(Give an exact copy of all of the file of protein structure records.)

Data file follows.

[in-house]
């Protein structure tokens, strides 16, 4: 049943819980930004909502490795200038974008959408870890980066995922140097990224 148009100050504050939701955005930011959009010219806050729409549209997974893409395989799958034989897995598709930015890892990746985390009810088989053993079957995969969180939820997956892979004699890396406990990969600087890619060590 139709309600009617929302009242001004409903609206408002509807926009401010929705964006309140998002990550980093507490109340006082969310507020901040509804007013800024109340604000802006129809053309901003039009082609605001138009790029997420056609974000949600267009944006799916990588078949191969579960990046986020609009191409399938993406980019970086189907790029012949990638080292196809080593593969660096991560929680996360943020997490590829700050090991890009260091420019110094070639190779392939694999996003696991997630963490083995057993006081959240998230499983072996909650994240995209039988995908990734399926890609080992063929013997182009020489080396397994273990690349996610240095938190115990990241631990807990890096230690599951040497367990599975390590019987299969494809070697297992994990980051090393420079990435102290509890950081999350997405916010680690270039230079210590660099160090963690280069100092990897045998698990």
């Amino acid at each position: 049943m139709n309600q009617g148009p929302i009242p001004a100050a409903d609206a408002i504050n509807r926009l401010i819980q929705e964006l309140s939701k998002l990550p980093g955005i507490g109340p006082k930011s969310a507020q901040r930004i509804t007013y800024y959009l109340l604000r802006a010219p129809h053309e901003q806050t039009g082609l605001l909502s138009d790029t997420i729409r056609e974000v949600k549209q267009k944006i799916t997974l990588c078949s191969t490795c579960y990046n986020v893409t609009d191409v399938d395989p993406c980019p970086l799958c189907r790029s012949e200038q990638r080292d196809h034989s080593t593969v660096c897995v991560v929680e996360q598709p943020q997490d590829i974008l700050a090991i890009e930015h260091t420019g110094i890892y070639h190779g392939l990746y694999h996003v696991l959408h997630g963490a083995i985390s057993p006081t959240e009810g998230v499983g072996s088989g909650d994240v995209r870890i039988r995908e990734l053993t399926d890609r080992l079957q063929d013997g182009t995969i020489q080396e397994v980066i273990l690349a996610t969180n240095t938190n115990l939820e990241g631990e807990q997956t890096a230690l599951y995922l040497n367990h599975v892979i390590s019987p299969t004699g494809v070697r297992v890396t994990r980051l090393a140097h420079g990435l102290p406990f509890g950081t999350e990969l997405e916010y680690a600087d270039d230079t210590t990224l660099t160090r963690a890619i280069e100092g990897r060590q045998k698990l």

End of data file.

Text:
[in-house]
């Protein structure tokens, strides 16, 4: 049943819980930004909502490795200038974008959408870890980066995922140097990224 148009100050504050939701955005930011959009010219806050729409549209997974893409395989799958034989897995598709930015890892990746985390009810088989053993079957995969969180939820997956892979004699890396406990990969600087890619060590 139709309600009617929302009242001004409903609206408002509807926009401010929705964006309140998002990550980093507490109340006082969310507020901040509804007013800024109340604000802006129809053309901003039009082609605001138009790029997420056609974000949600267009944006799916990588078949191969579960990046986020609009191409399938993406980019970086189907790029012949990638080292196809080593593969660096991560929680996360943020997490590829700050090991890009260091420019110094070639190779392939694999996003696991997630963490083995057993006081959240998230499983072996909650994240995209039988995908990734399926890609080992063929013997182009020489080396397994273990690349996610240095938190115990990241631990807990890096230690599951040497367990599975390590019987299969494809070697297992994990980051090393420079990435102290509890950081999350997405916010680690270039230079210590660099160090963690280069100092990897045998698990």
């Amino acid at each position: 049943m139709n309600q009617g148009p929302i009242p001004a100050a409903d609206a408002i504050n509807r926009l401010i819980q929705e964006l309140s939701k998002l990550p980093g955005i507490g109340p006082k930011s969310a507020q901040r930004i509804t007013y800024y959009l109340l604000r802006a010219p129809h053309e901003q806050t039009g082609l605001l909502s138009d790029t997420i729409r056609e974000v949600k549209q267009k944006i799916t997974l990588c078949s191969t490795c579960y990046n986020v893409t609009d191409v399938d395989p993406c980019p970086l799958c189907r790029s012949e200038q990638r080292d196809h034989s080593t593969v660096c897995v991560v929680e996360q598709p943020q997490d590829i974008l700050a090991i890009e930015h260091t420019g110094i890892y070639h190779g392939l990746y694999h996003v696991l959408h997630g963490a083995i985390s057993p006081t959240e009810g998230v499983g072996s088989g909650d994240v995209r870890i039988r995908e990734l053993t399926d890609r080992l079957q063929d013997g182009t995969i020489q080396e397994v980066i273990l690349a996610t969180n240095t938190n115990l939820e990241g631990e807990q997956t890096a230690l599951y995922l040497n367990h599975v892979i390590s019987p299969t004699g494809v070697r297992v890396t994990r980051l090393a140097h420079g990435l102290p406990f509890g950081t999350e990969l997405e916010y680690a600087d270039d230079t210590t990224l660099t160090r963690a890619i280069e100092g990897r060590q045998k698990l």